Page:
Xi spent 25 years climbing slowly through the governing ranks. Trump came from outside the political system and has never held office. Xi rarely lets his guard down while Trump is unguarded. Their first meeting could be fascinating —Trump suggested before he was elected that he'd get Xi a McDonald's hamburger.
Another big point of conflict will be China's seeming determination to rule the South China Sea — a body of water claimed by several countries.
As secretary of state, Hillary Clinton said she feared China's "chokehold on the sea lanes" and saw freedom of navigation through the South China Sea as a litmus test in the rivalry between the two powers.
She has gone but the concerns remain.
In mid-December, a U.S. think tank announced that recent satellite images appeared to show that China had installed anti-aircraft and anti-missile weapons on its manmade islands — upping the stakes in the volatile region.
Whatever course he charts, it is clear Trump needs a new strategy because, like Russia, China has invested in full spectrum military power. Its military is being updated fast and its investment in cyberwarfare is thought to be huge.
In October, experts and officials told NBC News that Chinese hacking thefts of American corporate secrets plummeted in the 13 months since China signed an agreement with the Obama administration to curb economic espionage.
This piece of good news for the U.S. is reversible.
One early casualty of Trump's presidency looks to be the Trans-Pacific Partnership, a trade agreement with Japan and 10 other countries promoted as a strategic response to China's growing influence.
Trump put the pact it at the center of his campaign and on Nov. 21 promised to withdraw from the agreement.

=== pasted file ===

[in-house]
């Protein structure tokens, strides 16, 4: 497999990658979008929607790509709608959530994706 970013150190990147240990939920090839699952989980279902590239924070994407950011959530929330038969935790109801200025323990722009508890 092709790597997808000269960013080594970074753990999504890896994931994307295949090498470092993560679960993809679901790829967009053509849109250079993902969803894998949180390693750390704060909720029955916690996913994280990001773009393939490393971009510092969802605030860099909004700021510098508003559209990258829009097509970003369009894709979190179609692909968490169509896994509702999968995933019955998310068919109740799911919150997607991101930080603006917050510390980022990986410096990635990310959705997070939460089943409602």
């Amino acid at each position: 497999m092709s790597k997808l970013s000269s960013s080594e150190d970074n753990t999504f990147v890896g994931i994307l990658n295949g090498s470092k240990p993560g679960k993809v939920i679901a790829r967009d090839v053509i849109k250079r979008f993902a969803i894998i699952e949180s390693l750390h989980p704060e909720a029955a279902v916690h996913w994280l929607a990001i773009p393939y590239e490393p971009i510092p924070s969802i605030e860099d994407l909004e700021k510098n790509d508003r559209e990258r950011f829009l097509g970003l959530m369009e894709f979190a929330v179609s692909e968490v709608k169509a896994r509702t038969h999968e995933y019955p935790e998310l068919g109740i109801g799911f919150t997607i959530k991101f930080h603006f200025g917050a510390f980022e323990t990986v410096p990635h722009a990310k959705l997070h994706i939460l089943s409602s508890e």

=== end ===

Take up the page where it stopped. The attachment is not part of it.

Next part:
The speed of China's growth and its leverage and influence in the region makes it both a formidable partner and potential adversary. And China is becoming a necessary power, whether in solving climate change, terrorism, nuclear proliferation or the Middle East. So there are opportunities here for America's new president too, not just threats.
What is certain is that China won't be contained — and is getting stronger. So while many Asian countries have long looked to America for security and to China for economic opportunity this balance may be shifting.
China's neighbor and ally North Korea will present the most immediate challenge to relations, driving early policy and contact with China. China's claims to the disputed islands of the South China Sea, and its policy of creating facts on the ground — literally building islands — will also require American patience and restraint.
The new administration could turn to old friends as it confronts an emboldened China. Trump may have to work harder, not just with allies like Japan and South Korea, but with smaller countries that might be swayed by billions in loans from China — namely the Philippines.
But the danger of China playing divide and rule in the region, peeling the Philippines away from the U.S., and sending signals to Malaysia, Thailand, Vietnam and Singapore, is real.
America is questioning its global role and responsibilities, and so, from a different direction, is China.
Both want an understanding and stability — neither seeks conflict. In fact China's military adventures outside its borders have been few. But the U.S. and China fought a war in Korea and today's world is volatile.
Beneath it all, the next president needs to get the tone right because this matters to the Chinese, as does a sense of history.
By Beijing standards, America is a young power and China an ancient and wise nation — the Middle Kingdom, the center of the world. Whatever decisions are contemplated, American arrogance will go down badly in Beijing.
But American kowtowing to the newly bulging muscles of Beijing will most likely go down badly in Washington.